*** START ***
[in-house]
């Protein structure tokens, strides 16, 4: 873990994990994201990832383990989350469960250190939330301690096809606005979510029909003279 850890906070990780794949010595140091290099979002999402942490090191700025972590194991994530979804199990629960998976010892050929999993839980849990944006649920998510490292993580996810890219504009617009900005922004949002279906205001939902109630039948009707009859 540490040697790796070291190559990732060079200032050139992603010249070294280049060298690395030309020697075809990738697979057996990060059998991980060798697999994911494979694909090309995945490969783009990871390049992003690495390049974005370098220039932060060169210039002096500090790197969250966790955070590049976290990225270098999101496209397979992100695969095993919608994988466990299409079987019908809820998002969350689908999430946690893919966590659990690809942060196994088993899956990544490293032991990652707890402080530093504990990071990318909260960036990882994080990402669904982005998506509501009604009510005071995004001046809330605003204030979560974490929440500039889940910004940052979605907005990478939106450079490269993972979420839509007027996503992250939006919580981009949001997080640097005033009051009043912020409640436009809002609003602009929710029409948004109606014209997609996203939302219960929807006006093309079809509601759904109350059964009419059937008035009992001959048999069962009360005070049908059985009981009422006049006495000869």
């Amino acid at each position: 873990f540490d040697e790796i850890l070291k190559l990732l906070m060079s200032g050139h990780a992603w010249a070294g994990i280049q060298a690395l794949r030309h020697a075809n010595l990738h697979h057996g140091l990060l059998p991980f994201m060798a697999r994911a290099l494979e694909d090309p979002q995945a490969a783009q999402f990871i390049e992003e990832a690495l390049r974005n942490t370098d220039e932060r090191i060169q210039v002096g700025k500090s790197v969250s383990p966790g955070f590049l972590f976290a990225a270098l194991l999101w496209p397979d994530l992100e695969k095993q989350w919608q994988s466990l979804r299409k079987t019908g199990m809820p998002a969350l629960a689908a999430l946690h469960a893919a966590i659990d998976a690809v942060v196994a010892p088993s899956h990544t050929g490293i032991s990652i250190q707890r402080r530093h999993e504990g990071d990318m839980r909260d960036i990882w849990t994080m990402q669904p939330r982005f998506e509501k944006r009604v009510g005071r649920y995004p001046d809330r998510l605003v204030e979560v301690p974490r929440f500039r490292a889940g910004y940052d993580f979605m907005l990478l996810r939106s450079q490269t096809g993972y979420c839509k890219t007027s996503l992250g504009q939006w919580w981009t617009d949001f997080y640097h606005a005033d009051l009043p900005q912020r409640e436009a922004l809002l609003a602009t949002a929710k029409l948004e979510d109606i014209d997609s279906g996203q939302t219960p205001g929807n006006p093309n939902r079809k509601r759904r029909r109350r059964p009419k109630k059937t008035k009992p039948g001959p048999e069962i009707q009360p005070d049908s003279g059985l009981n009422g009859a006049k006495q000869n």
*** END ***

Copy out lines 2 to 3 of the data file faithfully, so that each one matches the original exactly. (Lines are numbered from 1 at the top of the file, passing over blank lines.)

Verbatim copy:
């Protein structure tokens, strides 16, 4: 873990994990994201990832383990989350469960250190939330301690096809606005979510029909003279 850890906070990780794949010595140091290099979002999402942490090191700025972590194991994530979804199990629960998976010892050929999993839980849990944006649920998510490292993580996810890219504009617009900005922004949002279906205001939902109630039948009707009859 540490040697790796070291190559990732060079200032050139992603010249070294280049060298690395030309020697075809990738697979057996990060059998991980060798697999994911494979694909090309995945490969783009990871390049992003690495390049974005370098220039932060060169210039002096500090790197969250966790955070590049976290990225270098999101496209397979992100695969095993919608994988466990299409079987019908809820998002969350689908999430946690893919966590659990690809942060196994088993899956990544490293032991990652707890402080530093504990990071990318909260960036990882994080990402669904982005998506509501009604009510005071995004001046809330605003204030979560974490929440500039889940910004940052979605907005990478939106450079490269993972979420839509007027996503992250939006919580981009949001997080640097005033009051009043912020409640436009809002609003602009929710029409948004109606014209997609996203939302219960929807006006093309079809509601759904109350059964009419059937008035009992001959048999069962009360005070049908059985009981009422006049006495000869």
């Amino acid at each position: 873990f540490d040697e790796i850890l070291k190559l990732l906070m060079s200032g050139h990780a992603w010249a070294g994990i280049q060298a690395l794949r030309h020697a075809n010595l990738h697979h057996g140091l990060l059998p991980f994201m060798a697999r994911a290099l494979e694909d090309p979002q995945a490969a783009q999402f990871i390049e992003e990832a690495l390049r974005n942490t370098d220039e932060r090191i060169q210039v002096g700025k500090s790197v969250s383990p966790g955070f590049l972590f976290a990225a270098l194991l999101w496209p397979d994530l992100e695969k095993q989350w919608q994988s466990l979804r299409k079987t019908g199990m809820p998002a969350l629960a689908a999430l946690h469960a893919a966590i659990d998976a690809v942060v196994a010892p088993s899956h990544t050929g490293i032991s990652i250190q707890r402080r530093h999993e504990g990071d990318m839980r909260d960036i990882w849990t994080m990402q669904p939330r982005f998506e509501k944006r009604v009510g005071r649920y995004p001046d809330r998510l605003v204030e979560v301690p974490r929440f500039r490292a889940g910004y940052d993580f979605m907005l990478l996810r939106s450079q490269t096809g993972y979420c839509k890219t007027s996503l992250g504009q939006w919580w981009t617009d949001f997080y640097h606005a005033d009051l009043p900005q912020r409640e436009a922004l809002l609003a602009t949002a929710k029409l948004e979510d109606i014209d997609s279906g996203q939302t219960p205001g929807n006006p093309n939902r079809k509601r759904r029909r109350r059964p009419k109630k059937t008035k009992p039948g001959p048999e069962i009707q009360p005070d049908s003279g059985l009981n009422g009859a006049k006495q000869n």